Venezuela's Electricidad de Caracas — a state-owned electric company — has defaulted on a $650 million bond payment, Wilmington Trust said Friday.
The default comes as the International Swaps and Derivatives Association (ISDA) prepares to decide next Monday whether state-run oil giant Petroleos de Venezuela (PDVSA) experienced a credit event earlier this month.
PDVSA missed a $1.12 billion bond payment on Nov. 2. If ISDA decides that PDVSA did experience a credit event, that could lead bondholders to declare a default, which could trigger an avalanche.
"We expect if holders do declare a default then that could be used to trigger cross default across the whole US$28bn of PDVSA bonds," Stuart Culverhouse, chief economist at Exotix Capital, said in a note. He noted, however, that bondholders "may simply give the government more time to make the payment, as the intention seems to be there, but coordinating a large group of holders with different incentives could prove challenging."
CNN reports Venezuela’s Dreams are Dying.
President Nicolas Maduro erased any remnants of democracy in late July, stripping political opponents of power and establishing a new legislature filled with his cronies.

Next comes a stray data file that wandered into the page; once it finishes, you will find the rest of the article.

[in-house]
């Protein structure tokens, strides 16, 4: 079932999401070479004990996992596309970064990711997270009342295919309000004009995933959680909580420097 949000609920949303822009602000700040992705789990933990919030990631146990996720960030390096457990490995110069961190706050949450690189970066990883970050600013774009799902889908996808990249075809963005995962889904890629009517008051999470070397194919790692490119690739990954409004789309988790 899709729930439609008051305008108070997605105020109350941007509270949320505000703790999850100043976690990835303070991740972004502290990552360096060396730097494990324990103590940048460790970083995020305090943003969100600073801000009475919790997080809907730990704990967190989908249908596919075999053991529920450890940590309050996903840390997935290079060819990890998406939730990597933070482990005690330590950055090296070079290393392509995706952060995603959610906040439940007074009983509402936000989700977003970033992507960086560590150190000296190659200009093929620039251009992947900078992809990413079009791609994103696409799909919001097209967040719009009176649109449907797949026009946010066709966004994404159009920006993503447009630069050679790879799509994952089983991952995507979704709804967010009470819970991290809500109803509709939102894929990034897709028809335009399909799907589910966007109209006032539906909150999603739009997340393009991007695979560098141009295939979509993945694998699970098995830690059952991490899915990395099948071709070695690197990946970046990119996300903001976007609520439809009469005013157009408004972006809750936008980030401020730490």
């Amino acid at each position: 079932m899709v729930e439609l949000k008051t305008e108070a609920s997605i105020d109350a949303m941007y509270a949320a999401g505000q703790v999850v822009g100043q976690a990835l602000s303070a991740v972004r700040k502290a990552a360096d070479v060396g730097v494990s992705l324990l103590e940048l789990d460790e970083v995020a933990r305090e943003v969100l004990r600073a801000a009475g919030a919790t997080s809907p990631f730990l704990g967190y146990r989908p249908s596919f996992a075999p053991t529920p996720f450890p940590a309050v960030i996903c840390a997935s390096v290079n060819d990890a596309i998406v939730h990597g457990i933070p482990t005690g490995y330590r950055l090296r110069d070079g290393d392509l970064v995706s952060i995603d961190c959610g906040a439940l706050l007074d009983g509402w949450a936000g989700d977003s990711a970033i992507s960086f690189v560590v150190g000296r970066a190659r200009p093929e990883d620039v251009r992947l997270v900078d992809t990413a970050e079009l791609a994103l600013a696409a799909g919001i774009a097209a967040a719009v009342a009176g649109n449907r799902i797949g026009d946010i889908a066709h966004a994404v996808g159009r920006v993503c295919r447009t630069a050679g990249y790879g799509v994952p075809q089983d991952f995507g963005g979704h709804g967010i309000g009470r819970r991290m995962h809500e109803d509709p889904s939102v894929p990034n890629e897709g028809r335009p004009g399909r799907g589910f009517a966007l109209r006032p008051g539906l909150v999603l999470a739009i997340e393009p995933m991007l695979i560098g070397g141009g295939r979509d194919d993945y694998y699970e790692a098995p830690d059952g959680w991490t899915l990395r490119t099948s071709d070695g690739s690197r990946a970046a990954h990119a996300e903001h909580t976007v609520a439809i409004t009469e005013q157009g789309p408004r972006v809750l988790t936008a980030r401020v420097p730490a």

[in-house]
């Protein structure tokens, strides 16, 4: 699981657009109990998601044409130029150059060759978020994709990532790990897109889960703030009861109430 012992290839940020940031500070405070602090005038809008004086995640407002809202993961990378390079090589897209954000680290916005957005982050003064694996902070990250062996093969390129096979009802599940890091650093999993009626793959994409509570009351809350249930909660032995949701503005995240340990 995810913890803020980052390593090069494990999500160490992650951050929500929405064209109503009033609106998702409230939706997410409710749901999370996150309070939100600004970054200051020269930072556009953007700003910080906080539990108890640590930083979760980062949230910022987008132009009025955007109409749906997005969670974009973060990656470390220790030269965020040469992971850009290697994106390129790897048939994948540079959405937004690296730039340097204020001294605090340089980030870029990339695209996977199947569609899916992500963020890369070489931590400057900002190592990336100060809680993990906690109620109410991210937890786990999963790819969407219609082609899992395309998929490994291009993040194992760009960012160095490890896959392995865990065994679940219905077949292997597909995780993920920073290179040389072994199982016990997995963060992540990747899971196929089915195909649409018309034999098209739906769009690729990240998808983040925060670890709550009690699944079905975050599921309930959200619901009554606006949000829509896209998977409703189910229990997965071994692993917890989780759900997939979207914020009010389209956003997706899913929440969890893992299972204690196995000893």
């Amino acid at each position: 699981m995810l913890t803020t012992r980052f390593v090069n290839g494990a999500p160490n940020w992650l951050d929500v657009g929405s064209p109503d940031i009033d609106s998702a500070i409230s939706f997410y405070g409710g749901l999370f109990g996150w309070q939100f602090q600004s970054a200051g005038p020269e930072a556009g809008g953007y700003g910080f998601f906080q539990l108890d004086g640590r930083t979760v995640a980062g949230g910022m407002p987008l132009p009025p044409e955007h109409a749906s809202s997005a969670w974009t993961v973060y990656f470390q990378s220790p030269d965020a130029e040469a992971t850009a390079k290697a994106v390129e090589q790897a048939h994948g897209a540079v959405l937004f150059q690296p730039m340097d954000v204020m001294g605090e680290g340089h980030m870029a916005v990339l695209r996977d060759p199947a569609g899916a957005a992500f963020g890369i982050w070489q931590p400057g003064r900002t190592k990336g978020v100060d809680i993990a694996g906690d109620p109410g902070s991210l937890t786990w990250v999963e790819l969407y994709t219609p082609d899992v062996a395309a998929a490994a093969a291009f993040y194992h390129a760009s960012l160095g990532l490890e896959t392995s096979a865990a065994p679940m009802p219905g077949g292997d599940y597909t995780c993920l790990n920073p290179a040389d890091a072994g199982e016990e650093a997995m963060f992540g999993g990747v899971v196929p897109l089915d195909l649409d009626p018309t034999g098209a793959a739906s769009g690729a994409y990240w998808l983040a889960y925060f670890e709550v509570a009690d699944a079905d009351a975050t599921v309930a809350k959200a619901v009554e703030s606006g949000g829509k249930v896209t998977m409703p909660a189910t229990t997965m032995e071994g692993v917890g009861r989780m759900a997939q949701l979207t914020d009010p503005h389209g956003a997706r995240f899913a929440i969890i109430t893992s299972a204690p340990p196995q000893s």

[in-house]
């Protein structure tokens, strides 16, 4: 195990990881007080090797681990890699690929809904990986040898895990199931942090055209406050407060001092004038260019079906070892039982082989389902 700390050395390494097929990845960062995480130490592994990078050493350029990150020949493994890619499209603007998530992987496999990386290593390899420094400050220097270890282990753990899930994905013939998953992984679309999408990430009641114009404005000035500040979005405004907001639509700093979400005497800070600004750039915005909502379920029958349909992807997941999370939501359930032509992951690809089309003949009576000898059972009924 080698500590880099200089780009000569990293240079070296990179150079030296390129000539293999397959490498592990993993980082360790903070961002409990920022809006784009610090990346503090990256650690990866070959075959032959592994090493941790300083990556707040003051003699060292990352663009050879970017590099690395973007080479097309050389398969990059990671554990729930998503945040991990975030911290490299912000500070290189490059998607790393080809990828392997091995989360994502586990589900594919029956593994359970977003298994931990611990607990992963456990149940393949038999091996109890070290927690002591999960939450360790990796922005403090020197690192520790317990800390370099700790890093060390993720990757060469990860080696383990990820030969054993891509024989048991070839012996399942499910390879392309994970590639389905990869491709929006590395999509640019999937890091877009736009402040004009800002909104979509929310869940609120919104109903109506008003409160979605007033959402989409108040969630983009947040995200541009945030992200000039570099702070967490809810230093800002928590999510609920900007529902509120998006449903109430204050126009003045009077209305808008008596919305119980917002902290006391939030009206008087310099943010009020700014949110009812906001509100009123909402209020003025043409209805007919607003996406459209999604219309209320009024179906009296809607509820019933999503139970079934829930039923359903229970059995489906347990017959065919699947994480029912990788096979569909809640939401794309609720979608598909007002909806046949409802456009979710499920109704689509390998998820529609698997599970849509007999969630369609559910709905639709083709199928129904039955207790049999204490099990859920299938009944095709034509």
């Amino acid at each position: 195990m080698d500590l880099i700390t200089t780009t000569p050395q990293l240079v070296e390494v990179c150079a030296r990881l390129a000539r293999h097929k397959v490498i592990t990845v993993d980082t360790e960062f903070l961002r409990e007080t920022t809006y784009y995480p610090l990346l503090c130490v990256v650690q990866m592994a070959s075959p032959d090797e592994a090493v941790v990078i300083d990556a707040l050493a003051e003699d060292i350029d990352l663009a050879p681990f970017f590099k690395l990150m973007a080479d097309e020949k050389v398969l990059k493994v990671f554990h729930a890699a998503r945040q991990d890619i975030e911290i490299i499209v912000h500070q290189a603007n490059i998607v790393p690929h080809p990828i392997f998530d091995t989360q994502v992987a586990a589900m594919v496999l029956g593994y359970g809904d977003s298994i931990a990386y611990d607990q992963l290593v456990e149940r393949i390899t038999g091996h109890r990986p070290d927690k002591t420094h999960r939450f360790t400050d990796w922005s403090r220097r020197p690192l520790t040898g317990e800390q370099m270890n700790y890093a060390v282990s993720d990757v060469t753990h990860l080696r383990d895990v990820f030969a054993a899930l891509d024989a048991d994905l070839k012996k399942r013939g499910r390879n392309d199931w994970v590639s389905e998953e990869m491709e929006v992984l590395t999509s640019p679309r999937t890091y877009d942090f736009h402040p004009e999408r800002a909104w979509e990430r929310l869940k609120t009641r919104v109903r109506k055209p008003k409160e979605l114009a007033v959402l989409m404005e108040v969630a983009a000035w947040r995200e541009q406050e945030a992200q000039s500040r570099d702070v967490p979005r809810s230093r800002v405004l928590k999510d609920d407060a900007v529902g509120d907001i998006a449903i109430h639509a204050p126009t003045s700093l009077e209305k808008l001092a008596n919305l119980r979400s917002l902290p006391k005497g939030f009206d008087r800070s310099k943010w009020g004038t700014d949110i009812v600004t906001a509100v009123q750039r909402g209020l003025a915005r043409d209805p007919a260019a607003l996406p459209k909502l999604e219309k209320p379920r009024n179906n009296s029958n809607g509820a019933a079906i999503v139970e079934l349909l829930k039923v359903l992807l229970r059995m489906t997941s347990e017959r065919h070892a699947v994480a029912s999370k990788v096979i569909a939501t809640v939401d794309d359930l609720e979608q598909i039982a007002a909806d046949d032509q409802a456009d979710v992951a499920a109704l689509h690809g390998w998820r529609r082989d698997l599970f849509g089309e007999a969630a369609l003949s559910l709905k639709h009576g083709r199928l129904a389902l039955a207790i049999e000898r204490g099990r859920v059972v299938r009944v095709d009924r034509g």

But Maduro’s cemented regime still faces the same problems it started years ago: An exodus of its educated class combined with mass shortages of food, medicine, money and -- most importantly -- time.
Shortages of basic medicine and proper medical equipment are common. More than 750 women died during or shortly after childbirth in 2016, a 66% increase from 2015, according to the Venezuelan health ministry. Nearly 11,500 infants died, a 30% jump. Malaria cases soared to 240,000, a staggering 76% increase. That last one is especially telling: Venezuela had already eradicated malaria more than 50 years ago. I met three paramedics in a week who all said they’re low or out of gauze, gloves and bandages.
Nearly three-quarters of Venezuelans polled said they had lost at least 19 pounds last year, one poll found.
A domino effect has created a worthless currency. On July 24, the day I arrived in Venezuela, a dollar equaled 8,820 bolivars. As I write this on September 6, a dollar fetches nearly 20,000 bolivars. In other words, the bolivar is worth less than a hundredth of a penny.
Venezuela Annual Inflation
Such are the benefits of socialism run wild. When does the military take over?
Mike "Mish" Shedlock